HyperX announced it has designed IR communication channels into each of their new HyperX Predator DDR4 RGB modules which will allow multiple modules to sync in LED lighting. In other words, each DRAM module has an IR sensor on it in order to detect the stick next to it (during startup, the module furthest away from the CPU is determined to be the ‘master’). If the sensor is blocked, the RGB will be static. The reason for this method of sync, HyperX says, is because different motherboard vendors have different ways of implementing memory traces, which can affect RGB LED timing. Motherboard vendors typically use either a daisy chain or a T-Topology design rule, which both have pros and cons when it comes to timing...
A few months ago, Kingston made their move into the mechanical keyboards market with the Alloy FPS, a compact, portable mechanical keyboard. Today we are having a look at...33 by E. Fylladitakis on 7/17/2017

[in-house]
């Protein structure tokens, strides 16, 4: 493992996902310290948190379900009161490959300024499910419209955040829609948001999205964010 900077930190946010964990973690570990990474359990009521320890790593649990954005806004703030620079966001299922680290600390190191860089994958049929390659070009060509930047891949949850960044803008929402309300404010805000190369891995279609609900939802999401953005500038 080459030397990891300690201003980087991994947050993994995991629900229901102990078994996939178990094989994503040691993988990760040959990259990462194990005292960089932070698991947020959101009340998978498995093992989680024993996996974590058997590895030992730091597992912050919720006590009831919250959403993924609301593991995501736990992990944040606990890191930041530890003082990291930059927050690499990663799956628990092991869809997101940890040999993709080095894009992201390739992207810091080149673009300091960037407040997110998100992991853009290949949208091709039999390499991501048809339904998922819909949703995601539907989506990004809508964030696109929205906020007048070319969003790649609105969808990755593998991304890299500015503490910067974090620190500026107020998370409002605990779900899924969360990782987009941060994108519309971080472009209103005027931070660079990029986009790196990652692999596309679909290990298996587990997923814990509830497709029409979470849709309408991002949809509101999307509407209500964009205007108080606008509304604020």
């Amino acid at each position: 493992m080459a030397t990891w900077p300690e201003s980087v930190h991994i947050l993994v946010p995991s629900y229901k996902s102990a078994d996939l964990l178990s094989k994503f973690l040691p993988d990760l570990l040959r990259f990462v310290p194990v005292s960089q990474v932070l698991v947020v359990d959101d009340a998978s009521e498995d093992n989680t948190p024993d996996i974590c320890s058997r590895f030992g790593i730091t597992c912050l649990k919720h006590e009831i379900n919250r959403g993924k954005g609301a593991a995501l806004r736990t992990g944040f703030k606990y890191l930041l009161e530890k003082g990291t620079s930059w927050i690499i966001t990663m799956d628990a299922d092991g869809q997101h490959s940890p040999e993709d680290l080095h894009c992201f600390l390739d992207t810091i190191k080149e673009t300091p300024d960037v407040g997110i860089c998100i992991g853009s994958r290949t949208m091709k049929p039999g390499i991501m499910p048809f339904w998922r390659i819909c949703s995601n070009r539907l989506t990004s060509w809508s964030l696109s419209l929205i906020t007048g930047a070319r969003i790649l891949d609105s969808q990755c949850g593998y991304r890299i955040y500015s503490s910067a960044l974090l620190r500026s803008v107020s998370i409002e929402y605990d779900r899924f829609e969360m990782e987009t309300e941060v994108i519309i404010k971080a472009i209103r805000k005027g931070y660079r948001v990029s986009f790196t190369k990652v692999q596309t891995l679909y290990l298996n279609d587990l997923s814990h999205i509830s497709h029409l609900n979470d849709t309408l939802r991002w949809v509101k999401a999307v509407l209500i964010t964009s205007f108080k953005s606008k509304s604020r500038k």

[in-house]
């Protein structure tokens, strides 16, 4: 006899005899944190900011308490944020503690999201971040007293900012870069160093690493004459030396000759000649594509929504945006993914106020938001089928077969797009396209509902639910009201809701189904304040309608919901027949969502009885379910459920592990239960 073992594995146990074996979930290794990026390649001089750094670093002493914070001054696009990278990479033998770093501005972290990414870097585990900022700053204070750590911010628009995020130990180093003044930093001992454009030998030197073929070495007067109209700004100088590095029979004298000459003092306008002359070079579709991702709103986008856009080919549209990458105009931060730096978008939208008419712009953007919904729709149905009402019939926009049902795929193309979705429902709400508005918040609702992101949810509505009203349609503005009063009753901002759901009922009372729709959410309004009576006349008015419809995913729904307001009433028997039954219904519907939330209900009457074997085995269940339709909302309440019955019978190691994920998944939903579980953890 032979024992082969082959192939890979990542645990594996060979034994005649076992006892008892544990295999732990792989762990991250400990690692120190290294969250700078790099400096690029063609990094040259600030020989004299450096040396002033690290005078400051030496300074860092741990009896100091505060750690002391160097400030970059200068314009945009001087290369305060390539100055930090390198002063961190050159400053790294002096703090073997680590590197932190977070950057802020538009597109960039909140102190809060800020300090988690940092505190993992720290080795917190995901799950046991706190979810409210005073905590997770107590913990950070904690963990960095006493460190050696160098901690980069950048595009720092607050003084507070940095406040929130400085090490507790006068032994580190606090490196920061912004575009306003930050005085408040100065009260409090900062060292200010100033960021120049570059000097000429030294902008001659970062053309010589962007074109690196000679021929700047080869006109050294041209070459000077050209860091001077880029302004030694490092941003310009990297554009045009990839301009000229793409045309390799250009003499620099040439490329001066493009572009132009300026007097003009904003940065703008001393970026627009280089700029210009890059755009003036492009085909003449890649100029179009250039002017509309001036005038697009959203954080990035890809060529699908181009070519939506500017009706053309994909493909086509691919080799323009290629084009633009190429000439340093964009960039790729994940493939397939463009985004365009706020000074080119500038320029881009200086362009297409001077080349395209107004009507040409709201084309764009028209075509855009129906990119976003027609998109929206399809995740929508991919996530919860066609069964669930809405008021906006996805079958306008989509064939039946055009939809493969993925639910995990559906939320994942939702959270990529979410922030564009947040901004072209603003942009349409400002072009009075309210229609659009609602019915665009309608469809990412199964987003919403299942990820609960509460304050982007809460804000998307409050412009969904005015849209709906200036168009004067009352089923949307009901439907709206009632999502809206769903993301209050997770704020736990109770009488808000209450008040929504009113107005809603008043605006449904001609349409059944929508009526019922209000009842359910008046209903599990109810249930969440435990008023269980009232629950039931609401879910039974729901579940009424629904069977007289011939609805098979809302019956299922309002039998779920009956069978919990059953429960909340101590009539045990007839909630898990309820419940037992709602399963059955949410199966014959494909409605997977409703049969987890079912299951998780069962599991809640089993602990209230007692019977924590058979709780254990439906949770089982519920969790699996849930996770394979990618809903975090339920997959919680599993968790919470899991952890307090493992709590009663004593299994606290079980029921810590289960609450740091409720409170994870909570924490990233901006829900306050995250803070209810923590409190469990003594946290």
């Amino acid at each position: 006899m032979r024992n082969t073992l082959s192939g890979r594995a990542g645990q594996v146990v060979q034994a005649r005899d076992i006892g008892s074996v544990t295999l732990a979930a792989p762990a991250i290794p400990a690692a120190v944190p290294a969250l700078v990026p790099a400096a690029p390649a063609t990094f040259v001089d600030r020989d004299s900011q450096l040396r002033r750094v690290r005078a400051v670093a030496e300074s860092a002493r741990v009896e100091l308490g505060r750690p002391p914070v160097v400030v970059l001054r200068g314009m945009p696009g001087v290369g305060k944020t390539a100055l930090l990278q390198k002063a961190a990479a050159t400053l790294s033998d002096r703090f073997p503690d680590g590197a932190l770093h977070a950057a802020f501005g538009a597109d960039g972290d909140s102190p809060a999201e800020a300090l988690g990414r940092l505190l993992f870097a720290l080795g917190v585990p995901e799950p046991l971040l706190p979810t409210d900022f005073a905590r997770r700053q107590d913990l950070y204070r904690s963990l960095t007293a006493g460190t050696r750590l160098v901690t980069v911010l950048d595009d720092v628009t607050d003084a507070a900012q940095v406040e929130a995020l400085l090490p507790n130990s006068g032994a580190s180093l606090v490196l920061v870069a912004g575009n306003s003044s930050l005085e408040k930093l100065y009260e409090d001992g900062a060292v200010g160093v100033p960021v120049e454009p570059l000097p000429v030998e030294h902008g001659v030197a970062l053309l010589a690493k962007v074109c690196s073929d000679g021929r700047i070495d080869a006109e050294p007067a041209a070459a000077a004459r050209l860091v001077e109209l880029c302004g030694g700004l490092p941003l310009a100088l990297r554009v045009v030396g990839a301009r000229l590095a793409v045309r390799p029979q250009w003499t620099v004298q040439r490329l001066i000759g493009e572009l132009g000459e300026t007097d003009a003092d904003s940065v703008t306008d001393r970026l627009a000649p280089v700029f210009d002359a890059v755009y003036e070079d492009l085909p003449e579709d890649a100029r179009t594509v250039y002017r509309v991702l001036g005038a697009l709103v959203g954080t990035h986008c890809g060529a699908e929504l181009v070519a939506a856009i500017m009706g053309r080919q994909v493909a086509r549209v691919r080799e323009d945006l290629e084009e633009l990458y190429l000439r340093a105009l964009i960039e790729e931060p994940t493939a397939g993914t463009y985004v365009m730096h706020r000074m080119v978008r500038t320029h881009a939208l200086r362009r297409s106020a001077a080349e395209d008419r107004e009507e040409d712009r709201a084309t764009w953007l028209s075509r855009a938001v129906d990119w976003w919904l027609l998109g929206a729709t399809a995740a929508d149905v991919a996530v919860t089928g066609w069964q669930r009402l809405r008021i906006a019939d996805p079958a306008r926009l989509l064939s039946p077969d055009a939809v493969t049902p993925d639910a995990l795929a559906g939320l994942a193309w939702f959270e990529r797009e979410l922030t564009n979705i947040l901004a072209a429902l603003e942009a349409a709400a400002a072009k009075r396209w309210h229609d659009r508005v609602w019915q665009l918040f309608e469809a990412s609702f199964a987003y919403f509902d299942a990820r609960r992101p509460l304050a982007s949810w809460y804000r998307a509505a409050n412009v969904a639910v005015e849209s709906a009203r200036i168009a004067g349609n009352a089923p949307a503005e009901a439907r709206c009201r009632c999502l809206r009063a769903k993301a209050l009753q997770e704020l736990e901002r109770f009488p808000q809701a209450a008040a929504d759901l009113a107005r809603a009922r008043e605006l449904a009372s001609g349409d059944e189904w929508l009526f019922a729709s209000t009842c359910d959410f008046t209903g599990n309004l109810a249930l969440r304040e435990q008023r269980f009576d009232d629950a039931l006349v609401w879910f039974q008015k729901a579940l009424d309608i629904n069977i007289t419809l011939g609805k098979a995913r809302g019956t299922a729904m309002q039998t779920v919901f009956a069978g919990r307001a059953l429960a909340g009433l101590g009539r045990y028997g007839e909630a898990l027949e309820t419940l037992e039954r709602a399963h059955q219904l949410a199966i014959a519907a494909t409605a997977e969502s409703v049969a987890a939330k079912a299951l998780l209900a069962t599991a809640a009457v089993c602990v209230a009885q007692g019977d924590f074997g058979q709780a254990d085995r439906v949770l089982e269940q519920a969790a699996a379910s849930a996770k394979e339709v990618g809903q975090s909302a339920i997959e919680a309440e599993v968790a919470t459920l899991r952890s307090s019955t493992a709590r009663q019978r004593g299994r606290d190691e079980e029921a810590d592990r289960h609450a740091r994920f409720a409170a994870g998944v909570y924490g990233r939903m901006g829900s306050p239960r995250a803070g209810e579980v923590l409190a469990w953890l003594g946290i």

Following Intel’s announcement of the new Core i7 Broadwell-E lineup of HEDT processors with six, eight and ten cores, Kingston has recently refreshed its HyperX family of DDR4 memory...8 by Anton Shilov on 6/10/2016
Unlike many manufacturers, Kingston didn’t have a booth or suite at Computex but instead they held a one-day HyperX gaming event on the top floor of one of Taipei’s...35 by Kristian Vättö on 6/8/2014
Although OCZ was first on the market with a USB 3.0 enabled SSD with its Enyo drive, competitors are knocking down the doors and bridging the gap. We saw...31 by Anand Lal Shimpi on 11/24/2010